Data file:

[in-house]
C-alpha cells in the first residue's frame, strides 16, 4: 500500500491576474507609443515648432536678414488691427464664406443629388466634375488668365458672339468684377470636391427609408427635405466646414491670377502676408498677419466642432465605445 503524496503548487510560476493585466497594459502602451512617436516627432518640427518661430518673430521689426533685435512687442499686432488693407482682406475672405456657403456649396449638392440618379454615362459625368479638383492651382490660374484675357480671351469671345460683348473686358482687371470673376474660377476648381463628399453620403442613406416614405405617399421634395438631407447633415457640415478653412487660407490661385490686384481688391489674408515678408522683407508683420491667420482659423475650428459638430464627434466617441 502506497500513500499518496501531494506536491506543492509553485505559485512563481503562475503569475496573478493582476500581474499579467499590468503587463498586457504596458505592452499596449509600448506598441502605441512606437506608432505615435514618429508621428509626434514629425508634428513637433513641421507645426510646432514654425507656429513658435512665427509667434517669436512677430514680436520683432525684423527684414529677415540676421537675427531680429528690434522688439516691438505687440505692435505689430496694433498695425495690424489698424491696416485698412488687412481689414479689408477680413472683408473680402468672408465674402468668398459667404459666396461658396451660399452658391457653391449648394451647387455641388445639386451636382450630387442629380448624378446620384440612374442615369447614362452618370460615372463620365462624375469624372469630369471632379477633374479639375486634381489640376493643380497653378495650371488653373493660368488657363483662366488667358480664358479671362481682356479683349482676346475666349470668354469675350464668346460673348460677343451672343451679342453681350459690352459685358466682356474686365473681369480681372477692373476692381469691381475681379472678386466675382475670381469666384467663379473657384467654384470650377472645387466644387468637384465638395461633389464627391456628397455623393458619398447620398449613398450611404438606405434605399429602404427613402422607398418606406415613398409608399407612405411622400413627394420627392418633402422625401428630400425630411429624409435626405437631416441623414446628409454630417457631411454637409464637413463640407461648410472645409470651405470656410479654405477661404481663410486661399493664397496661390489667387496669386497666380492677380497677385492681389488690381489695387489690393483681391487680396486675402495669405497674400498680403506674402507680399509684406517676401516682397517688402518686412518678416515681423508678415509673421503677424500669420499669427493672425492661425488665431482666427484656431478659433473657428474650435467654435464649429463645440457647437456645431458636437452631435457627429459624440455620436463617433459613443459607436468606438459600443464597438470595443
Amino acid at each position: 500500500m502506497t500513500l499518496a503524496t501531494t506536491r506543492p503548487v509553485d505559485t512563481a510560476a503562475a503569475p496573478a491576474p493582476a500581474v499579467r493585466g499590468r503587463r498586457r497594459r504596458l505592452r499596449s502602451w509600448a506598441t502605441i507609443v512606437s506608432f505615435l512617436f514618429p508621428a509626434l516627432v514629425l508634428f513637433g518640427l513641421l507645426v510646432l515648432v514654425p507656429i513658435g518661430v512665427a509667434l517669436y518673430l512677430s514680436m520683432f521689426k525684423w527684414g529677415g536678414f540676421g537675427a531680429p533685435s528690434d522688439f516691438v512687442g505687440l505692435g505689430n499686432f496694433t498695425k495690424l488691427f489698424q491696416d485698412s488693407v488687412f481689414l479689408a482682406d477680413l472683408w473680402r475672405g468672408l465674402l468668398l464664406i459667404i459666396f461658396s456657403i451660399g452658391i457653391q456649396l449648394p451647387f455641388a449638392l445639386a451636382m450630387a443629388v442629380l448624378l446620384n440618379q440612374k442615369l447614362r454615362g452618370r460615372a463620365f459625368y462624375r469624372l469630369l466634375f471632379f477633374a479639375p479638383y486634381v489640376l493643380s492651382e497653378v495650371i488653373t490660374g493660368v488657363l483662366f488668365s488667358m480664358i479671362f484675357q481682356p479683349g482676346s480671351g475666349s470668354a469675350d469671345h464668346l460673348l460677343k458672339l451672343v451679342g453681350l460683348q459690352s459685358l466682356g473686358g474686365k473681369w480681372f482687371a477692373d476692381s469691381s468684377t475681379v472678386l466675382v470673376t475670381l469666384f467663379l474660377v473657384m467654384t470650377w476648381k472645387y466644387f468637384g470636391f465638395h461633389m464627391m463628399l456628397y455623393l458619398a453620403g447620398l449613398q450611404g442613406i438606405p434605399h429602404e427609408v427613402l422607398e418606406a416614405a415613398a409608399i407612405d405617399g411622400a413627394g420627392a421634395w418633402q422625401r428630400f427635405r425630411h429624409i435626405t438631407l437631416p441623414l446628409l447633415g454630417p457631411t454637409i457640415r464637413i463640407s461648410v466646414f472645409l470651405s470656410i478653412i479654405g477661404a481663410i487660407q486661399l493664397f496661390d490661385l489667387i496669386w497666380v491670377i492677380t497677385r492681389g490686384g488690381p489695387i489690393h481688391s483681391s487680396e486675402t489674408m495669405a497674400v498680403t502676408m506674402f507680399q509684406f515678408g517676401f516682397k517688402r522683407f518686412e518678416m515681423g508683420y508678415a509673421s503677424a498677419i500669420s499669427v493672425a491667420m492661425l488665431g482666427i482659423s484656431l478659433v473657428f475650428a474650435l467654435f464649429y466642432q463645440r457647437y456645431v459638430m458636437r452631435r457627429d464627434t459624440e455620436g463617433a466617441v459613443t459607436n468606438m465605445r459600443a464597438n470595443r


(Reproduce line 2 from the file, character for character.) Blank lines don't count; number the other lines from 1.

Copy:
C-alpha cells in the first residue's frame, strides 16, 4: 500500500491576474507609443515648432536678414488691427464664406443629388466634375488668365458672339468684377470636391427609408427635405466646414491670377502676408498677419466642432465605445 503524496503548487510560476493585466497594459502602451512617436516627432518640427518661430518673430521689426533685435512687442499686432488693407482682406475672405456657403456649396449638392440618379454615362459625368479638383492651382490660374484675357480671351469671345460683348473686358482687371470673376474660377476648381463628399453620403442613406416614405405617399421634395438631407447633415457640415478653412487660407490661385490686384481688391489674408515678408522683407508683420491667420482659423475650428459638430464627434466617441 502506497500513500499518496501531494506536491506543492509553485505559485512563481503562475503569475496573478493582476500581474499579467499590468503587463498586457504596458505592452499596449509600448506598441502605441512606437506608432505615435514618429508621428509626434514629425508634428513637433513641421507645426510646432514654425507656429513658435512665427509667434517669436512677430514680436520683432525684423527684414529677415540676421537675427531680429528690434522688439516691438505687440505692435505689430496694433498695425495690424489698424491696416485698412488687412481689414479689408477680413472683408473680402468672408465674402468668398459667404459666396461658396451660399452658391457653391449648394451647387455641388445639386451636382450630387442629380448624378446620384440612374442615369447614362452618370460615372463620365462624375469624372469630369471632379477633374479639375486634381489640376493643380497653378495650371488653373493660368488657363483662366488667358480664358479671362481682356479683349482676346475666349470668354469675350464668346460673348460677343451672343451679342453681350459690352459685358466682356474686365473681369480681372477692373476692381469691381475681379472678386466675382475670381469666384467663379473657384467654384470650377472645387466644387468637384465638395461633389464627391456628397455623393458619398447620398449613398450611404438606405434605399429602404427613402422607398418606406415613398409608399407612405411622400413627394420627392418633402422625401428630400425630411429624409435626405437631416441623414446628409454630417457631411454637409464637413463640407461648410472645409470651405470656410479654405477661404481663410486661399493664397496661390489667387496669386497666380492677380497677385492681389488690381489695387489690393483681391487680396486675402495669405497674400498680403506674402507680399509684406517676401516682397517688402518686412518678416515681423508678415509673421503677424500669420499669427493672425492661425488665431482666427484656431478659433473657428474650435467654435464649429463645440457647437456645431458636437452631435457627429459624440455620436463617433459613443459607436468606438459600443464597438470595443